Croatian word of the day: izdavaštvo publishing [iz da va sht vo]

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Website renewal…

So we are back from Croatia and I feel like changing things around a bit. Since a true spring cleanup is too much work, I decided to change my website. I like it a lot and there will be several more changes and additions to it over the next few weeks. I also have some 40 rolls of film to develop from Croatia, Malta, Austria and Canada. It’s all good…

Tilting, Fogo Island.

Croatian word of the day: obnova renewal

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Organic farm

Tearsheets time.

Sometime in August I had a chance to photograph Mike and Melba Rabinowitz’s organic farm just outside of St. John’s. Growing anything in Newfoundland is a bit of a challenge because the nature is working against you most of the time. Poor soil conditions and short growing season are the rule and it takes a lot of work and stubbornness to build a successful farm. Melba and Mike certainly have both of those qualities.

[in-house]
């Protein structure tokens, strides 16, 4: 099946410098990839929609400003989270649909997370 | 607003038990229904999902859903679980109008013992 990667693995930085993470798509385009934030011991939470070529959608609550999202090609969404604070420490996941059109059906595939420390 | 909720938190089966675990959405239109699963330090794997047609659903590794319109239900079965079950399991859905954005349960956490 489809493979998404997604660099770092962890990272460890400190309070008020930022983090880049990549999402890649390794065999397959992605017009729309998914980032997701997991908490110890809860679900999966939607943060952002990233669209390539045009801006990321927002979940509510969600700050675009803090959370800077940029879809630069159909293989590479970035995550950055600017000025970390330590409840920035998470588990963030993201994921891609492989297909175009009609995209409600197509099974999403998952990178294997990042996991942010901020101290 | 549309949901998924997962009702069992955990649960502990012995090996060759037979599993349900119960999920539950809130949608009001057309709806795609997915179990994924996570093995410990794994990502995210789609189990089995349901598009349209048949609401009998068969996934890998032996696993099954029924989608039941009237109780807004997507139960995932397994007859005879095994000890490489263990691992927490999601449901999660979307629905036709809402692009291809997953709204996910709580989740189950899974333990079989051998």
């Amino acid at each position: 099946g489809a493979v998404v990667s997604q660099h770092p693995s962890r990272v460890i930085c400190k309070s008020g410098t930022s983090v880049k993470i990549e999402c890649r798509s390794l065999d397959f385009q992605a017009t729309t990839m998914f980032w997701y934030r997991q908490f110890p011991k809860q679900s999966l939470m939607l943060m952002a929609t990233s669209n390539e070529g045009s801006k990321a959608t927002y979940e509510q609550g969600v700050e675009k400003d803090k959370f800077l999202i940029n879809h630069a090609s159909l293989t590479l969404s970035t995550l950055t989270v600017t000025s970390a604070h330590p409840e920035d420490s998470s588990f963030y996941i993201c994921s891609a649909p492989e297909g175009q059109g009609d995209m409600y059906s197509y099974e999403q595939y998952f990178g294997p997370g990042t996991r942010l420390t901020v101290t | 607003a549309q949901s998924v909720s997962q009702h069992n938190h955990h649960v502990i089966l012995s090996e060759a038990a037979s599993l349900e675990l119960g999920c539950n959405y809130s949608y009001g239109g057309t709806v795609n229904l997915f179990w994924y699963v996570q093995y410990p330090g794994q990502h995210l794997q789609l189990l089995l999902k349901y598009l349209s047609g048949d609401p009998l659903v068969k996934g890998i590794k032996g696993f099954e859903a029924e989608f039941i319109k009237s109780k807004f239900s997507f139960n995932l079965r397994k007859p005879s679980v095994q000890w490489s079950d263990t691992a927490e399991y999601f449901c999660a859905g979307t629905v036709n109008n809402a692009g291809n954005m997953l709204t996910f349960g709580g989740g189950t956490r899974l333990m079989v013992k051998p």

They grow a wide variety of vegetables and herbs and supply some of St. John’s restaurants, farmers’ market and grocery stores with local and organic produce.

You can read the whole story in the latest issue of Saltscape magazine.

Croatian word of the day: povrće vegetables [po vr che]

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Deepwater Horizon spill – part II

Yesterday was World Oceans Day. It would be easy to come up with a cynical and snarky comment given the events unfolding in the Gulf of Mexico, but this is really not the time for it. This was an accident and accidents can happen anywhere, but they tend to happen more often and with far more devastating consequences in places with lax regulations and places that are conveniently out of sight. Places like Nigeria, for example.